In Flanders fields the poppies blow
Between the crosses, row on row,
That mark our place; and in the sky
The larks, still bravely singing, fly
Scarce heard amid the guns below.
We are the Dead. Short days ago
We lived, felt dawn, saw sunset glow,
Loved and were loved, and now we lie,
In Flanders fields.
Take up our quarrel with the foe:
To you from failing hands we throw
The torch; be yours to hold it high.
If ye break faith with us who die
We shall not sleep, though poppies grow
In Flanders fields.

My favorite Georgian, Margaret Mitchell, is remembered in the Capitol for her contributions as the author of Gone With the Wind, and her lifelong contributions to her hometown of Atlanta and as a journalist. As Kayla said, Mitchell embodied what it meant to be an Atlantan and a Georgian. She lived in Midtown, worked as a journalist at The Atlanta Constitution, was hit by a taxi on the way home from The Fox Theatre, and is buried at Atlanta’s Oakland Cemetery. It doesn’t get any more Atlanta than that.

Crawford Long studied the use of ether to assist in surgeries, and is credited with being the first to use anesthesia on a patient in surgery. He practiced medicine in Jefferson, Georgia, where the first use of ether was administered, and also practiced in Atlanta before finally settling in Athens, where he is buried in Oconee Hill Cemetery. His birthday, March 30, is celebrated worldwide as Doctors Day.

Other governors’ portraits were included in the tour included Carl Sanders, Lester Maddox, Jimmy Carter and Zell Miller.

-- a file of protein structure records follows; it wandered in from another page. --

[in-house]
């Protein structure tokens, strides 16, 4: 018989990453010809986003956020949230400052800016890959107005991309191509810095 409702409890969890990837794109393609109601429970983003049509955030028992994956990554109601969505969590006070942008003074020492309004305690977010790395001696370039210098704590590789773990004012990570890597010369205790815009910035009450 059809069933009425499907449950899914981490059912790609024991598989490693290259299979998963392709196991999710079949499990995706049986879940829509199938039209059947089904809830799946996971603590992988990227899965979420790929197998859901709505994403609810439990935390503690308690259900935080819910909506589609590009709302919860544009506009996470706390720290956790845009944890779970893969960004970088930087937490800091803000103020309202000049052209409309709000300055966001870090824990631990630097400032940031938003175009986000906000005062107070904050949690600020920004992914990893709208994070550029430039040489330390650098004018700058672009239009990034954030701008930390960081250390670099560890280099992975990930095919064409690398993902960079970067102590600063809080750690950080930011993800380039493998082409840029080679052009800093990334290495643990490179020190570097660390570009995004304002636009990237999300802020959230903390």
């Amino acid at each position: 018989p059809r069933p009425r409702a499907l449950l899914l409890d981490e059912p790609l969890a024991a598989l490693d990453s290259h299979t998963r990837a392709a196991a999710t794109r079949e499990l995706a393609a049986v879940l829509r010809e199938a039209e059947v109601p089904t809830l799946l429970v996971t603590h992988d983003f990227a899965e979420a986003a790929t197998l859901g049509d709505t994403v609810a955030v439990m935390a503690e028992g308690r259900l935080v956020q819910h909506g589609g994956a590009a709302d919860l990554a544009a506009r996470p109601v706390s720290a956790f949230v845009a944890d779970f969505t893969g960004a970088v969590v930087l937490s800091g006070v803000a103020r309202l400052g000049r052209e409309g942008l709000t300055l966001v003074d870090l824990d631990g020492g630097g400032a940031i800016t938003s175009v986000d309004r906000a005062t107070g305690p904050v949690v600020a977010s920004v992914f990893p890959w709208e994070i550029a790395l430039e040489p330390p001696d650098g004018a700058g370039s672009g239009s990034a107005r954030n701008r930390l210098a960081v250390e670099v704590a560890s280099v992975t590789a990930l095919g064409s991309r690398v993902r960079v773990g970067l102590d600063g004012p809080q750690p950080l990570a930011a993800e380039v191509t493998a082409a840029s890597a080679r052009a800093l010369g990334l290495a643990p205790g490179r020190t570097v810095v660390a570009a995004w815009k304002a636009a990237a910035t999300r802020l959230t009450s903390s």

The most interesting story was about Lester Maddox though. I knew of Maddox because of his staunch segregation policy, including closing his restaurant rather than integrate it as the law required. His portrait also featured several curiosities, including a modified state seal to include Maddox on his bicycle, a portrait of his wife, since governors portraits could not include spouses at the time, and a copy of The Atlanta Constitution wrapped around a dead fish. Subtle. I think we understood his feelings about the media.

Other significant portraits and busts that I saw included Sen. Leroy Johnson, George M. Troup and Abraham Baldwin. Sen. Leroy Johnson was the first African-American elected to the Georgia State Senate (1962-1975) since Reconstruction. He served at a time when segregation was still enforced, and especially within the building he worked, the Georgia State Capitol. He brought in the first African-American pages, and stood by the “white only” water fountains to let them drink from the fountains, and escorted them into the “white only” restrooms. He earned so much respect among his colleagues, that nobody dare to stop them. Then Gov. Carl Sanders took note of his newly elected senator, and decided to follow the laws of integration. Sen. Johnson passed last fall, and his body lay in state in the Georgia State Capitol, the building he worked so tirelessly to integrate.

George M. Troup was a former Governor of Georgia, Georgia legistlator, U.S. Representative and Senator, and the man for whom Troup County (where I grew up) is named. Troup supported states’ rights, and also a supporter of slavery, and the removal of indigenous peoples. Interesting fact: Troup’s plantation, Val D’osta, near Dublin, was named after an Italian valley, Valle d’Aosta. The city of Valdosta is named in Troup’s honor.

Abraham Baldwin, signer of the United States Constitution, U.S. Senator, President Pro Tempore of the United States Senate, and founder of my alma mater, the University of Georgia. Baldwin graduated from Yale, whose mascot is also a bulldog. He brought other traditions from Yale to the University of Georgia, including the traditional architecture of the original campus, and its second president, Josiah Meigs, another Yale graduate, who oversaw the first classes. Baldwin was recruited to Georgia to start an education system by yet another Yale alumnus, Lyman Hall, who was Governor at the time.